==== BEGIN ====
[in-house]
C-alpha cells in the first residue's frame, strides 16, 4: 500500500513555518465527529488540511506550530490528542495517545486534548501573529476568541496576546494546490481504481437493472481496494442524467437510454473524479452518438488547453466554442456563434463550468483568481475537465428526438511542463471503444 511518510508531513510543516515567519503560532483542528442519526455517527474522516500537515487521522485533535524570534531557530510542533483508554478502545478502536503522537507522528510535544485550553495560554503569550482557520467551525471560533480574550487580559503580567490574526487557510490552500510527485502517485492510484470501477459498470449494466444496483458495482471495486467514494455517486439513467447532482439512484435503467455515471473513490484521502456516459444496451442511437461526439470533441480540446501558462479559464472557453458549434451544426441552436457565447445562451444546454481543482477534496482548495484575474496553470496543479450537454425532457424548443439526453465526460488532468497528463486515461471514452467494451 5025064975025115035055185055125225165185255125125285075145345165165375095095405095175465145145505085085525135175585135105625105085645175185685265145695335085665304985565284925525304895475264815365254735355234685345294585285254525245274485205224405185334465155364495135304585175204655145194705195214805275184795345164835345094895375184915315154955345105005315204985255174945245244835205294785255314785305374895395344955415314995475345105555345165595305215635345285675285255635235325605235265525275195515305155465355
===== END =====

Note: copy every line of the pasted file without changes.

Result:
[in-house]
C-alpha cells in the first residue's frame, strides 16, 4: 500500500513555518465527529488540511506550530490528542495517545486534548501573529476568541496576546494546490481504481437493472481496494442524467437510454473524479452518438488547453466554442456563434463550468483568481475537465428526438511542463471503444 511518510508531513510543516515567519503560532483542528442519526455517527474522516500537515487521522485533535524570534531557530510542533483508554478502545478502536503522537507522528510535544485550553495560554503569550482557520467551525471560533480574550487580559503580567490574526487557510490552500510527485502517485492510484470501477459498470449494466444496483458495482471495486467514494455517486439513467447532482439512484435503467455515471473513490484521502456516459444496451442511437461526439470533441480540446501558462479559464472557453458549434451544426441552436457565447445562451444546454481543482477534496482548495484575474496553470496543479450537454425532457424548443439526453465526460488532468497528463486515461471514452467494451 5025064975025115035055185055125225165185255125125285075145345165165375095095405095175465145145505085085525135175585135105625105085645175185685265145695335085665304985565284925525304895475264815365254735355234685345294585285254525245274485205224405185334465155364495135304585175204655145194705195214805275184795345164835345094895375184915315154955345105005315204985255174945245244835205294785255314785305374895395344955415314995475345105555345165595305215635345285675285255635235325605235265525275195515305155465355